So, I was futzing around with a little Python blog reader the other day and I realized that it was perfect, but…. with a but in this case being that it was littered with &#8220 and &#8221s. Not a problem right? Just toss thing thing through htmlentitiesdecode() or something and be on my way? I should have known better I think, going the other way was a simple enough matter, one line of code that looks like this:

"my unicode string".encode('ascii', 'xmlcharrefreplace')

However finding that line was a pain in the neck with a Google search filled with people implementing their own encoding.  I was not completely surprised then to find people doing the same thing the other way.  Checking the docs at python.org I found there was a String.decode() function, but it didn’t reverse the above.  In 2003 someone wrote one that did work in reverse, but the bug was killed with a won’t merge.  I think that may have slipped through the cracks a bit, but still people are doing this right?  Nothing in the cookbook and a look at Pears was no help, they just use a wxHtml control and let it deal with it.  In despair I started to code up my own codec.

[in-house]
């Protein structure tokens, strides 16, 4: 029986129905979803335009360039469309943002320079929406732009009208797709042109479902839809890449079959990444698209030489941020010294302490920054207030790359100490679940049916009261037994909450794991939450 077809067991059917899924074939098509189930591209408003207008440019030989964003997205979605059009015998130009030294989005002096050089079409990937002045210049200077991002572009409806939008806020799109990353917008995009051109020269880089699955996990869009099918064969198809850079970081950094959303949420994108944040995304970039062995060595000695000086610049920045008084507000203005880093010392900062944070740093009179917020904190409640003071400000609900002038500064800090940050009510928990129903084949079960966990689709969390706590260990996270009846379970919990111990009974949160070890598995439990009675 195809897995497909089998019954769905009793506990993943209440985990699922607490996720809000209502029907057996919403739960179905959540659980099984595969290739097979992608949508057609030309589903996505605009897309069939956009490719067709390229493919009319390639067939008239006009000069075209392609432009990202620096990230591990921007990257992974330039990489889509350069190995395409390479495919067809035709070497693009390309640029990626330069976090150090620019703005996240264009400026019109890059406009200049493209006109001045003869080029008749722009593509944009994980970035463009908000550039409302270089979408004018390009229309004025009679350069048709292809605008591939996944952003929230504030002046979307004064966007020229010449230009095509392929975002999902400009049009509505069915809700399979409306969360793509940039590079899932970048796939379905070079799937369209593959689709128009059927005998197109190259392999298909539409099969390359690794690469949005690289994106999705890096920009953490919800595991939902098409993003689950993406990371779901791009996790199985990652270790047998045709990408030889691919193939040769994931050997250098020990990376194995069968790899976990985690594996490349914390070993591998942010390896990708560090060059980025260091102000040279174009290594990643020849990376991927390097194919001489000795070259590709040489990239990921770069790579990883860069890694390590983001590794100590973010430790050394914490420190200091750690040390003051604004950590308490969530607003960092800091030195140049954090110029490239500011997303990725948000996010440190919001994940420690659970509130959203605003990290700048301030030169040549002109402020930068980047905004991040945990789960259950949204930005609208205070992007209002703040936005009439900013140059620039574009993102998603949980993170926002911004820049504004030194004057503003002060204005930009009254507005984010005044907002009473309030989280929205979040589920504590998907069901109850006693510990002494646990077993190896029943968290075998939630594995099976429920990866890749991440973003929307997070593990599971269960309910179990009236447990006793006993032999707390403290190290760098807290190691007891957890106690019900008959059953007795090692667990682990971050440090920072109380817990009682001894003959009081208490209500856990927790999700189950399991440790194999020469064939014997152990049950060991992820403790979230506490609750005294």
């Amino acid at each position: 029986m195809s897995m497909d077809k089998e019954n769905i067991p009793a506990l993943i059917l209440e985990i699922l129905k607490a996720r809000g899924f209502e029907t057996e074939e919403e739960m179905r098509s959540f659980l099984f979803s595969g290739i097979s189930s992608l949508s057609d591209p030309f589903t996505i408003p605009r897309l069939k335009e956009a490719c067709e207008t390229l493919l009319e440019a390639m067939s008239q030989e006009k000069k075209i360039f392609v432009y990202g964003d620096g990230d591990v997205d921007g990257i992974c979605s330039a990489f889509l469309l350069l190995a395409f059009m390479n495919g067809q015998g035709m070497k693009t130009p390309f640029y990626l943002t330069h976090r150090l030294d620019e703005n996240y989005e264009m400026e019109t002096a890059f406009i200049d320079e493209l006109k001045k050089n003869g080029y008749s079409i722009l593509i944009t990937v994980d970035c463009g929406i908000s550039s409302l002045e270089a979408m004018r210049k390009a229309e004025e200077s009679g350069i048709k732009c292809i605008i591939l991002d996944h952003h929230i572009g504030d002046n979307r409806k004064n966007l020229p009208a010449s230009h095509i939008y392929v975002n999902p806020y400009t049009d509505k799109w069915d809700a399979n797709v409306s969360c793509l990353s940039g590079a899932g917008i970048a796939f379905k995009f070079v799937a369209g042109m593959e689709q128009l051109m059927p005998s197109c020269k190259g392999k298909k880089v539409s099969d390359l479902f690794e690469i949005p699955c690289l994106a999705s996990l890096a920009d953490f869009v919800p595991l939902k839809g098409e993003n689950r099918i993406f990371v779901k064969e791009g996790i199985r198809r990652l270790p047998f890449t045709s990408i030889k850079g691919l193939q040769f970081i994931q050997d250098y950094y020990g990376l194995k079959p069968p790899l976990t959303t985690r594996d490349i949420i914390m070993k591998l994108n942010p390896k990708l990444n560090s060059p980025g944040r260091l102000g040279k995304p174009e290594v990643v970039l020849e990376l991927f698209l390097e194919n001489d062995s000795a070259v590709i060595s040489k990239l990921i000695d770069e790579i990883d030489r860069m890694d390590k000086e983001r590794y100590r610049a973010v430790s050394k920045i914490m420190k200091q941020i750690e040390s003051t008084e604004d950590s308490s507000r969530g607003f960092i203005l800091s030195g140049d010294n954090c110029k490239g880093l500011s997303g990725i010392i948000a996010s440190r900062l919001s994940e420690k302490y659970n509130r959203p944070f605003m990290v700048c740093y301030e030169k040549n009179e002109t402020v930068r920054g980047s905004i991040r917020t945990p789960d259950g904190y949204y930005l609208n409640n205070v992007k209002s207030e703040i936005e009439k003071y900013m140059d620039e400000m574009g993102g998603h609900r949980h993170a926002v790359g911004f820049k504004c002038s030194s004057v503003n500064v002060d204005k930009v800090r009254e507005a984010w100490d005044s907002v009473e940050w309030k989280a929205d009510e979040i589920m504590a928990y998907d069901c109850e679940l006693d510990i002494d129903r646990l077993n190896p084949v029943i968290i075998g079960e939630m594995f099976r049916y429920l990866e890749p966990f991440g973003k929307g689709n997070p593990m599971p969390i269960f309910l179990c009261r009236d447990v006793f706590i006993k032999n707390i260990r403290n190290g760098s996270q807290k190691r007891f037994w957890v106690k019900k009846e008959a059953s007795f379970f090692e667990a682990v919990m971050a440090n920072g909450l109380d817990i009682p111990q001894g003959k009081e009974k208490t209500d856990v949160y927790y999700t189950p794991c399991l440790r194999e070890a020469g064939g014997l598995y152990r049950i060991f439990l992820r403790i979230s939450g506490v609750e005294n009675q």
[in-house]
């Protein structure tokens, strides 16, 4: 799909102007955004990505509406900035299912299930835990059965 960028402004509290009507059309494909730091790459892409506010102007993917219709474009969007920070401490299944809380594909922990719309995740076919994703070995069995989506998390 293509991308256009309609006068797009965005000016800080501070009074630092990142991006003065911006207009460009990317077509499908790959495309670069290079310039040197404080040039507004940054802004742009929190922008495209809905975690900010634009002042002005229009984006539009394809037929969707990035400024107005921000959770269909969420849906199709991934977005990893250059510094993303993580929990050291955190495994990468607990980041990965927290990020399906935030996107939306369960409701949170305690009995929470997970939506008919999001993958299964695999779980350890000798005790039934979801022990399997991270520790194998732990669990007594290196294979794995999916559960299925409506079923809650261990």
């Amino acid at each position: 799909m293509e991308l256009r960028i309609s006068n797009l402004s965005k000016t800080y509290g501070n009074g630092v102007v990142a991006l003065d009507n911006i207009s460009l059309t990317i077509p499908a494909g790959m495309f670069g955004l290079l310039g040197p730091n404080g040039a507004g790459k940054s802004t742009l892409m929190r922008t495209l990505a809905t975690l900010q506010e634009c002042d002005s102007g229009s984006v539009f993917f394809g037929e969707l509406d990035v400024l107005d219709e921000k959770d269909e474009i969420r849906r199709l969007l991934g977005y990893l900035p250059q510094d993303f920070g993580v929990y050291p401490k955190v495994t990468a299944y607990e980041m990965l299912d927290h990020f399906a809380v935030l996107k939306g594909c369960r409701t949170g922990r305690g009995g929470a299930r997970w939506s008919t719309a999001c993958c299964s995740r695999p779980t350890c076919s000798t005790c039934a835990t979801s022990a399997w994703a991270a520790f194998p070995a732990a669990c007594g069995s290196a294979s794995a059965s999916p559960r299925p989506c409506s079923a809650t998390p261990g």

The answer, it turns out is Beautiful Soup, Stephen Laniel should get “I told you so” rights on this except his server was down when I clicked it up.  The final code then:

 decodedString=unicode(BeautifulStoneSoup(encodedString,convertEntities=BeautifulStoneSoup.HTML_ENTITIES ))

as simple as Python, but why so hard to find?  I guess for a language that usually is so easy to work with I should show some tolerance when it’s as hard as other languages–not that I’m planning to.

– CF

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